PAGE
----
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Getting to grips with harsh reality

Paul Nagy

Regional Chief Creative Officer



Uncomfortable truth

Getting to grips with harsh reality


The truth... it’s a tricky little sprite to get a hold of these days, isn’t it?

Spectacularly elusive in politics, frustratingly fickle in modern law, and surprisingly hard to define, even in the exacting, fact-based world of science (I mean, is coffee bad for us or not?).

Where truth used to be like an anchor we could rely on, now it’s more like a windsock – unable to hold its position in a blustery online world where a flood of contradictory opinions dressed up as “facts” are just an anonymous comment away.

We are living in an age of “Making a Murderer” anxiety, where the truth changes with every episode. Where the Washington Post’s fact checker has just concluded the President of the United States has made more than 10,000 false or misleading statements since taking office (averaging more than 12 a day), and a great many people believe he can still win the next election.

Once you wrap your head around that, you might be forgiven for thinking the truth might have had its day. That, like smoking cigarettes or hailing taxis, it’s become a bit irrelevant in our modern world.

But I believe the opposite is actually true.

People are starving for the truth – desperate for it – and they will reward brands that have the courage and conviction to find theirs and live it.

When Bankwest employed us to reinvent their brand in 2018, we were immediately confronted with an uncomfortable truth: Australians kinda hate banks. In fact, hating banks is basically a national sport.

And yet, even in the face of a Royal Commission highlighting unsavoury conduct from banks across the country, they were firmly rooted in a hyper-real, “happy plastic” depiction of Australian culture, portraying themselves as playing huge and important roles in people’s lives. Most ads showed banks that really cared about putting your kids through uni, that cared deeply about you reaching your goals... like they were a part of your family.

But ask any Australian about this and they’d roll their eyes so hard they’d see their own spinal cord.

I must admit to being nervous about sharing this “uncomfortable truth” with the client in the early days, but not only did they listen, they decided to try and deliver the kind of banking brand and experience that Australians really wanted.

But it wasn’t easy.

Bankwest employs a lot of wonderful, hard-working people, and the last thing they wanted to do was marginalise their value. They are also part of a category containing some of the biggest and most powerful brands in the country (not to mention being owned by one of the Big Four), so poking fun at bank advertising was always going to be challenging.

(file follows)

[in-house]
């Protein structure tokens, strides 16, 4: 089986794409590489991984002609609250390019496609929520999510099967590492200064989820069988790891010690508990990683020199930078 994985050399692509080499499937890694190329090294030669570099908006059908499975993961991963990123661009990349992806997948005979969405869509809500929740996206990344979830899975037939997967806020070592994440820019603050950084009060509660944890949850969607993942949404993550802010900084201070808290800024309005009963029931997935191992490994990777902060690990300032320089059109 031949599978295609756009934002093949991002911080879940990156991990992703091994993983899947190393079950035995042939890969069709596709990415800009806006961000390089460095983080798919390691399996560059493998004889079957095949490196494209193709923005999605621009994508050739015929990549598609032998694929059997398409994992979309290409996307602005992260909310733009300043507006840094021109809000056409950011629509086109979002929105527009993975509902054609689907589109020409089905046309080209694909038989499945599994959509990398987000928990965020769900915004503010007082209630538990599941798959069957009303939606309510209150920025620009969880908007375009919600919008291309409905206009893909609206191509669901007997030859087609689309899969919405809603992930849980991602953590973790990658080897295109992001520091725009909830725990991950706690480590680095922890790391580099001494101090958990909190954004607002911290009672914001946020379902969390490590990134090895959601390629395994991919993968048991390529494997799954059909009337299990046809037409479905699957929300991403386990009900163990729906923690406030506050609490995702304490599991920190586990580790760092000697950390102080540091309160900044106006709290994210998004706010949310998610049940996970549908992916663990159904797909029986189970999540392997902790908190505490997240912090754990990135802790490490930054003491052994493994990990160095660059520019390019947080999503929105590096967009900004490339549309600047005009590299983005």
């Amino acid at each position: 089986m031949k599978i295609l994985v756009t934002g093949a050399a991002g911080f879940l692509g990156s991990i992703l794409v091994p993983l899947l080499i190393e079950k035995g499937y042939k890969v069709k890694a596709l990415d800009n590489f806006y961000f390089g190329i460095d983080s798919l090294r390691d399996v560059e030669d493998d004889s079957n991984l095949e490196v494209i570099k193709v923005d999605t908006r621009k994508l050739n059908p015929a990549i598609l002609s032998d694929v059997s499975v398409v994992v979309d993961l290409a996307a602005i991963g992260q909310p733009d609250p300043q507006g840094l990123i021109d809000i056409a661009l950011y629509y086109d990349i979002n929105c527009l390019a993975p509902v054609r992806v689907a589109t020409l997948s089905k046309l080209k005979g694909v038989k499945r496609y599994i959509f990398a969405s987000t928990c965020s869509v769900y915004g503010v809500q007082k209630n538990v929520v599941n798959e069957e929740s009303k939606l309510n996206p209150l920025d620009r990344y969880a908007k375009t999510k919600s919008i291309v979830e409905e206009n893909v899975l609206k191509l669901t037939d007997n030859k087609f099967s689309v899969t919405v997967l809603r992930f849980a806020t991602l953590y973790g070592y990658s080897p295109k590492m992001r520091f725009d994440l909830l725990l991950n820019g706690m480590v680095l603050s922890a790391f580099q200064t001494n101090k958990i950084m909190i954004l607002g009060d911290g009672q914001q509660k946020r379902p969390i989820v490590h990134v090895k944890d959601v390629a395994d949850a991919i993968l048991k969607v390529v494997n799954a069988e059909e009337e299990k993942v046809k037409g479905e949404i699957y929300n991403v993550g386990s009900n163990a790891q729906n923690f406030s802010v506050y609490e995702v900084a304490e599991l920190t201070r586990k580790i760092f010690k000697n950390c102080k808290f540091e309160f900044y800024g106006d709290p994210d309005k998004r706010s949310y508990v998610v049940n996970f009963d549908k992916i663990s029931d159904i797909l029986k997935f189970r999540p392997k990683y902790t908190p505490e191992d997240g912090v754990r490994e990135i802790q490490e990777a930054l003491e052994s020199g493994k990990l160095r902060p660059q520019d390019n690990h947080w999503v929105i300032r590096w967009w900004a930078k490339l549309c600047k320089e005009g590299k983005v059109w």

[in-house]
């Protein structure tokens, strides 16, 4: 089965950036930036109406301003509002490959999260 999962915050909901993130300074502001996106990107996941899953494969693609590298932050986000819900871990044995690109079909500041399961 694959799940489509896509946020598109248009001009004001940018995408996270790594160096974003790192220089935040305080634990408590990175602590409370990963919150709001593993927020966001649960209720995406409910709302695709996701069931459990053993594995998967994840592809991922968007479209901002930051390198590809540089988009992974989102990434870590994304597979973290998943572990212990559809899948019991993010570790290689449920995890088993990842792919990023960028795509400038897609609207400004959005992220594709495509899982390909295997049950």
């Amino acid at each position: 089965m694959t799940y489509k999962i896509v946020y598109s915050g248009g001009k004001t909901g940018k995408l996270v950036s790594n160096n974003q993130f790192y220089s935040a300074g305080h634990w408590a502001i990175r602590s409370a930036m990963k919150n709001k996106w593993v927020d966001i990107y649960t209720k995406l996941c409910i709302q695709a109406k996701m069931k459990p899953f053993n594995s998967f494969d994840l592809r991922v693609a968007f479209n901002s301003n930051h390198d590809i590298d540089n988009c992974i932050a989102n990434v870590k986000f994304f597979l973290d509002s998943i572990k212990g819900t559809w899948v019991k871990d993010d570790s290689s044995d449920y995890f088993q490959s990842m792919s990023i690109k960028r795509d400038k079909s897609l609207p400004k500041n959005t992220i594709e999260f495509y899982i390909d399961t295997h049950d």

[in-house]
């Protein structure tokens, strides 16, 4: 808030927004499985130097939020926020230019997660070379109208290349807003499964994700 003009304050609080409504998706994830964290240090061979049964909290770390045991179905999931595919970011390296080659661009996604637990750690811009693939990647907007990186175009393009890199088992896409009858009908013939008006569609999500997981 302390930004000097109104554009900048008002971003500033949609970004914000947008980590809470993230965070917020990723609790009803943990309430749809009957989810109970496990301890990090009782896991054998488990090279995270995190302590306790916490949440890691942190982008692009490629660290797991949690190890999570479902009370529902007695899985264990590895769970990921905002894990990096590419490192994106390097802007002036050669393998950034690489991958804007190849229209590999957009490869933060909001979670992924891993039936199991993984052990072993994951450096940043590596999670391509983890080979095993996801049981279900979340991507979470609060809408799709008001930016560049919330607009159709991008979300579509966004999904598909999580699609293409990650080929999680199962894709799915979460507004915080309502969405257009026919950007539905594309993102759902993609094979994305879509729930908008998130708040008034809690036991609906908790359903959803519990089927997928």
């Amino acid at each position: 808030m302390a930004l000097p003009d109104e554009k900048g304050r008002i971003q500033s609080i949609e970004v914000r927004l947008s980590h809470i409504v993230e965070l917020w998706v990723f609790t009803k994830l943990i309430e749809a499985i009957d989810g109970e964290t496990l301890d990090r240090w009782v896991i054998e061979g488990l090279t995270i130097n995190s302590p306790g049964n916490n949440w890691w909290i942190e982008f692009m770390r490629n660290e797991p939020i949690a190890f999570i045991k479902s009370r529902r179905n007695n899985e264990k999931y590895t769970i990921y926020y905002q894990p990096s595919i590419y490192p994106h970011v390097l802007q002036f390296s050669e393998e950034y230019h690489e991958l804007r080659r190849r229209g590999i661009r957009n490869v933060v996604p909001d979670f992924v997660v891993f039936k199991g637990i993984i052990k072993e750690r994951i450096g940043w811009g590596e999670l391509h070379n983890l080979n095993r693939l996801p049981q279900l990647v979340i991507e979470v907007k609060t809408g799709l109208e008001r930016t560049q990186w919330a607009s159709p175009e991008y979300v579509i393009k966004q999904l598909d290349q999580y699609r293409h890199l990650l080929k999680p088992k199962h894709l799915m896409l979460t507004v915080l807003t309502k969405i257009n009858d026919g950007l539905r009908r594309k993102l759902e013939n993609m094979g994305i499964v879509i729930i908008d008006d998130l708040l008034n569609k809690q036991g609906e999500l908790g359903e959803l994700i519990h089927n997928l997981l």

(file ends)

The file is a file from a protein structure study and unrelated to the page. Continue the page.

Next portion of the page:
But they never shied away from the truth, and seemed to inherently understand that to do it right was going to be a bit uncomfortable.

And so “Bank Less” was born. A phrase designed to capture a bank that truly knows its place in the world. A bank that knows people don’t want to be thinking about banks at all. A “less banky” bank that’s genuinely trying to play a bigger part in their customers’ lives – by playing a smaller one.

And importantly, it wasn’t just a story they agreed to tell through marketing, but a new brand truth they wanted to live every day. So, while their big “Sea of Sameness” brand film parodying bank advertising played a huge (and highly successful) role in making people aware of the change, they certainly didn’t stop there.

Bank Less now manifests itself in the form of little things in branches like Jargon Jars (similar to a swear jar, but a punishment for using bank jargon); unbranded, wearable tech that allows you to buy something without even thinking about your wallet, let alone your bank; all the way through to employing illustration and linguistic experts to translate and reduce complicated banking-speak, making it much easier to understand. So, they’re not just saying something true – they’re living it.

Has it worked?

I can’t go into specifics, but in a category where standing for something differentiated is a challenge in itself (and almost impossible to buy), brand love, awareness and clarity have all enjoyed significant increases. More importantly, the entire business is behind the platform and investing in it, long term.

So, it’s working hard.

And that’s because the client earned it. It’s never been more important to give something in order to get people’s attention. Our audiences are armed with tools allowing them to avoid anything they don’t want to engage with. If you don’t offer something they want, you don’t exist.

Truth has become so uncommon, that, like anything rare, its value has skyrocketed.

If you can make the considerable effort it takes to dig deep and find a real truth at the heart of your product or brand – and have the courage to really live it every day – then you will genuinely have something of value with which to barter for your customer’s attention.